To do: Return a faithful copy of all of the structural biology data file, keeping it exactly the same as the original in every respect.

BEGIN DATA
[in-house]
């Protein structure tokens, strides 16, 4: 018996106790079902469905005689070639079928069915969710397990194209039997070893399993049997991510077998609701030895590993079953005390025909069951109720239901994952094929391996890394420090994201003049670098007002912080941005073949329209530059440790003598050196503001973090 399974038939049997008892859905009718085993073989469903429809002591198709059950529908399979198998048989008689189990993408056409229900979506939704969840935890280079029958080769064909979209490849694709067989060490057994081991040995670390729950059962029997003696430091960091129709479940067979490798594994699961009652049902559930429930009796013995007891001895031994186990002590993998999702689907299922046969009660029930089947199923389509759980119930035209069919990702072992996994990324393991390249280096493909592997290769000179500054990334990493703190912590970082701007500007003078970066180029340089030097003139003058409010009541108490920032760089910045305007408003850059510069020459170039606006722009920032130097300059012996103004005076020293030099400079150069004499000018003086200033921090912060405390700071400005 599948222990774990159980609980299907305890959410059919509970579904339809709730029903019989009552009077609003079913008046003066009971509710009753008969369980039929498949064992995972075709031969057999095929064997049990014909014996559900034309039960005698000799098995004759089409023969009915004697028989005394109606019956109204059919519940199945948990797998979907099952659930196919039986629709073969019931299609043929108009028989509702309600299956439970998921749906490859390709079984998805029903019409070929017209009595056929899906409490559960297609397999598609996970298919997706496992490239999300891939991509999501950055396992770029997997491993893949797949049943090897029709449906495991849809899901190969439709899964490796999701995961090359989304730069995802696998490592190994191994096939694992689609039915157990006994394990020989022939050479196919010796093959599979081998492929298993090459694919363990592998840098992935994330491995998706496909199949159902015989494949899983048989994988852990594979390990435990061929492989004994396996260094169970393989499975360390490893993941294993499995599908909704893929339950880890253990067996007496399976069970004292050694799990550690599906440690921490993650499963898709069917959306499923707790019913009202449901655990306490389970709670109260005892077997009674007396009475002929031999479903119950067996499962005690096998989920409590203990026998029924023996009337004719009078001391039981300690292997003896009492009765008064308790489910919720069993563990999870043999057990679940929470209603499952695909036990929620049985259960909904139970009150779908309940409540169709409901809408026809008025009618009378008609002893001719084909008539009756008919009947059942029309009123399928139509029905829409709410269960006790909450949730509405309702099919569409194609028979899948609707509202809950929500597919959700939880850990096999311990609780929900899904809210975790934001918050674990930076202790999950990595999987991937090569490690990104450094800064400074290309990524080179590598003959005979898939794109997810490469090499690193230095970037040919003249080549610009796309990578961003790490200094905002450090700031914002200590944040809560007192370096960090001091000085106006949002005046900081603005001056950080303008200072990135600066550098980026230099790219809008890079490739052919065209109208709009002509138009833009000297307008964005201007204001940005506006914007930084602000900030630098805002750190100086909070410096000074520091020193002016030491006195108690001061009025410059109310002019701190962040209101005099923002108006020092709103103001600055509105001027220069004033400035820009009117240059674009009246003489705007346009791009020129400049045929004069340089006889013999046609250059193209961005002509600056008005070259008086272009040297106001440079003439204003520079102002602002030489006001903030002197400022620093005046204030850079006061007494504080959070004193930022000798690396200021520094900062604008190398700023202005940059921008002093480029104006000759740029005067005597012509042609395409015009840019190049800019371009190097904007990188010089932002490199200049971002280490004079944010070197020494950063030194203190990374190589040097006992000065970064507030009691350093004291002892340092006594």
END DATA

[in-house]
């Protein structure tokens, strides 16, 4: 018996106790079902469905005689070639079928069915969710397990194209039997070893399993049997991510077998609701030895590993079953005390025909069951109720239901994952094929391996890394420090994201003049670098007002912080941005073949329209530059440790003598050196503001973090 399974038939049997008892859905009718085993073989469903429809002591198709059950529908399979198998048989008689189990993408056409229900979506939704969840935890280079029958080769064909979209490849694709067989060490057994081991040995670390729950059962029997003696430091960091129709479940067979490798594994699961009652049902559930429930009796013995007891001895031994186990002590993998999702689907299922046969009660029930089947199923389509759980119930035209069919990702072992996994990324393991390249280096493909592997290769000179500054990334990493703190912590970082701007500007003078970066180029340089030097003139003058409010009541108490920032760089910045305007408003850059510069020459170039606006722009920032130097300059012996103004005076020293030099400079150069004499000018003086200033921090912060405390700071400005 599948222990774990159980609980299907305890959410059919509970579904339809709730029903019989009552009077609003079913008046003066009971509710009753008969369980039929498949064992995972075709031969057999095929064997049990014909014996559900034309039960005698000799098995004759089409023969009915004697028989005394109606019956109204059919519940199945948990797998979907099952659930196919039986629709073969019931299609043929108009028989509702309600299956439970998921749906490859390709079984998805029903019409070929017209009595056929899906409490559960297609397999598609996970298919997706496992490239999300891939991509999501950055396992770029997997491993893949797949049943090897029709449906495991849809899901190969439709899964490796999701995961090359989304730069995802696998490592190994191994096939694992689609039915157990006994394990020989022939050479196919010796093959599979081998492929298993090459694919363990592998840098992935994330491995998706496909199949159902015989494949899983048989994988852990594979390990435990061929492989004994396996260094169970393989499975360390490893993941294993499995599908909704893929339950880890253990067996007496399976069970004292050694799990550690599906440690921490993650499963898709069917959306499923707790019913009202449901655990306490389970709670109260005892077997009674007396009475002929031999479903119950067996499962005690096998989920409590203990026998029924023996009337004719009078001391039981300690292997003896009492009765008064308790489910919720069993563990999870043999057990679940929470209603499952695909036990929620049985259960909904139970009150779908309940409540169709409901809408026809008025009618009378008609002893001719084909008539009756008919009947059942029309009123399928139509029905829409709410269960006790909450949730509405309702099919569409194609028979899948609707509202809950929500597919959700939880850990096999311990609780929900899904809210975790934001918050674990930076202790999950990595999987991937090569490690990104450094800064400074290309990524080179590598003959005979898939794109997810490469090499690193230095970037040919003249080549610009796309990578961003790490200094905002450090700031914002200590944040809560007192370096960090001091000085106006949002005046900081603005001056950080303008200072990135600066550098980026230099790219809008890079490739052919065209109208709009002509138009833009000297307008964005201007204001940005506006914007930084602000900030630098805002750190100086909070410096000074520091020193002016030491006195108690001061009025410059109310002019701190962040209101005099923002108006020092709103103001600055509105001027220069004033400035820009009117240059674009009246003489705007346009791009020129400049045929004069340089006889013999046609250059193209961005002509600056008005070259008086272009040297106001440079003439204003520079102002602002030489006001903030002197400022620093005046204030850079006061007494504080959070004193930022000798690396200021520094900062604008190398700023202005940059921008002093480029104006000759740029005067005597012509042609395409015009840019190049800019371009190097904007990188010089932002490199200049971002280490004079944010070197020494950063030194203190990374190589040097006992000065970064507030009691350093004291002892340092006594």